At 78-years-old, Woody Allen faced what was arguably one of the toughest years of his life in the public eye with the renewed accusations that he molested his daughter Dylan Farrow when she was a young child. Yet despite the ugly controversy, or maybe because of it, Allen hasn’t been press shy with regards to his latest summer release, “Magic in the Moonlight,” which opens in select theaters this Friday.
He recently sat down with MTV for 35-minutes to record his first ever podcast, and late last week, Indiewire was lucky enough to chat with the iconic New Yorker. Below is the interview:
I caught your film the other night at the world premiere at New York’s famed Paris Theater. Can you even recall how many times you’ve premiered there over the years?
I can’t recall the number, but we have done it on several occasions. And I’ve played that theater… my films have played that theater a number of times and it’s one of the last remaining, wonderful art movie houses in New York. It goes back for me many many years to when I was a high school student and I used to take my dates to the Paris theater to see wonderful French films of the 1950s.
Do you still get excited when you bring new films of yours to that theater, or has it gotten old at this point?
No, no. I like it. It’s still like having one foot in where I started. The Paris was one of those theaters of a group that mostly don’t exist anymore, that played the band of filmmakers that I love. Truffaut and Godard: the French filmmakers. But also they placed some of the Italian filmmakers and the other theaters around there… The Plaza and Cinema 1 and 2, all those theaters. And the Paris was one of those group of art houses that I went to frequently when I was young, a teenager and then a young man in New York. We saw all those great films in those theaters and talked about them and buzzed about them.
And when people always talk about the dumbing down of America, of course, I think that’s nonsense that one generation would be dumber than another generation. It’s so silly because the generation now is so much smarter than my generation in so many ways. But I am surprised that we used to go to all those art houses and my friends — and we were not intellectuals — I mean I was a guy who went to baseball games and basketball games and played ball in the street and didn’t get through one year of college. We all were thrilled by Bergman and Fellini and Antonioni and Godard, and Truffaut of course, and Resnais. This generation doesn’t seem to have much patience for the kinds of films that thrilled us when we were young adults in the city.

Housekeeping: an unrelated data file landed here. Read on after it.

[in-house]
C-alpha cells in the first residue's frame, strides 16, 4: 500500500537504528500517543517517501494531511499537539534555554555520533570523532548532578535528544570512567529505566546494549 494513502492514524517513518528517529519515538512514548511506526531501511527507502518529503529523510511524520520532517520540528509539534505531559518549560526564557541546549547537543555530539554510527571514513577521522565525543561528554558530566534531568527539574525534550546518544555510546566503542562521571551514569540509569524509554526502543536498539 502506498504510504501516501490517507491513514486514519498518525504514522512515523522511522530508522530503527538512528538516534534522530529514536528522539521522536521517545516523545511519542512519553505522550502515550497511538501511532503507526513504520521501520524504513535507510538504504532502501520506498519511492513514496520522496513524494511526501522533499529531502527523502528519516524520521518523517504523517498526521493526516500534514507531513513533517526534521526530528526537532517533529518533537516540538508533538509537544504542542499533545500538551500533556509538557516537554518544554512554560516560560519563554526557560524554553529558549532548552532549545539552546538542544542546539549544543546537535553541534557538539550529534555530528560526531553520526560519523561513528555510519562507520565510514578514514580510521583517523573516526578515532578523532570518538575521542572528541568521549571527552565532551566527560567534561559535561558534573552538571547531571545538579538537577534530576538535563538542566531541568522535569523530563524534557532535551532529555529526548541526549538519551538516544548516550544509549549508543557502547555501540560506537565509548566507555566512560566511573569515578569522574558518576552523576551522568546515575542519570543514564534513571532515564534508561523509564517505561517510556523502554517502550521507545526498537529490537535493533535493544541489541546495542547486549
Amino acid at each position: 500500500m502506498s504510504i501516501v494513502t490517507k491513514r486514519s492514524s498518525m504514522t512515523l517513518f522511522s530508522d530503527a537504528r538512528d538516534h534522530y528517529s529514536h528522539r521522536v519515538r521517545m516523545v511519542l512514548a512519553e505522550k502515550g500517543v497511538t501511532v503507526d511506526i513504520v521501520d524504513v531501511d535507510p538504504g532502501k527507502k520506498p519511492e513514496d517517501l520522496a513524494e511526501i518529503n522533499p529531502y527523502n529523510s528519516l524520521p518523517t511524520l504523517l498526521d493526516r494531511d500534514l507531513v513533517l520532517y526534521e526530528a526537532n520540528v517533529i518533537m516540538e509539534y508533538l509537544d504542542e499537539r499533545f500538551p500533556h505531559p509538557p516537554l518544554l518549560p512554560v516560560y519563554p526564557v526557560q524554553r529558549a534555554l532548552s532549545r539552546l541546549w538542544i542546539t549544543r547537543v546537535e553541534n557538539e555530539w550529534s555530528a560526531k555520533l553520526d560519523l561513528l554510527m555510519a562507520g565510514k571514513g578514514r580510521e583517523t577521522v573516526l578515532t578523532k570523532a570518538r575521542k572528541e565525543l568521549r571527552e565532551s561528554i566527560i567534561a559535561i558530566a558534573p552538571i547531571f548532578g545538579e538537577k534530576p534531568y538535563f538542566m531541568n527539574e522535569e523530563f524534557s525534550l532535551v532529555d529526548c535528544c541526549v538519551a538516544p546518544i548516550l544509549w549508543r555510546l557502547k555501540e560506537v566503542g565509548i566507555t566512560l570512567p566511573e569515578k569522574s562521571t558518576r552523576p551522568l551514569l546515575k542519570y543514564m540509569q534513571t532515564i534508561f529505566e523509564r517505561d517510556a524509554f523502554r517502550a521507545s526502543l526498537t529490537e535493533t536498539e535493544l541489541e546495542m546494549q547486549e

I don’t know why that is. I don’t know why there isn’t a thriving cinema of high class films that you call art house films now. Or at the very minimum the young college kids today are not watching with great interest these films that I’m mentioning. All the Bergman films. All the Fellini films. The Truffaut films. I don’t know why they are not watching them from the past or that there isn’t an equivalent now for them to enjoy and buzz over.
When you work with younger actors like Emma Stone do you try to instill upon them your thoughts on cinema, and get them to revisit those works you’re speaking of?
I do. And it isn’t even a revisit. For them it’s just a visit. When I talk to Emma — and Emma is someone who will do it because she is interested in film and it’s a career and she’s a serious actress — and I tell her you got to see “A Streetcar Named Desire” or you got to see “Cries & Whispers,” she will listen and do it because that’s her bread and butter so she cares about it. But I’ve sent kids going to very good schools –Yale and Harvard… very good schools — to see the Bergman films. I’ve screened them for them and it meant nothing to them. They didn’t care.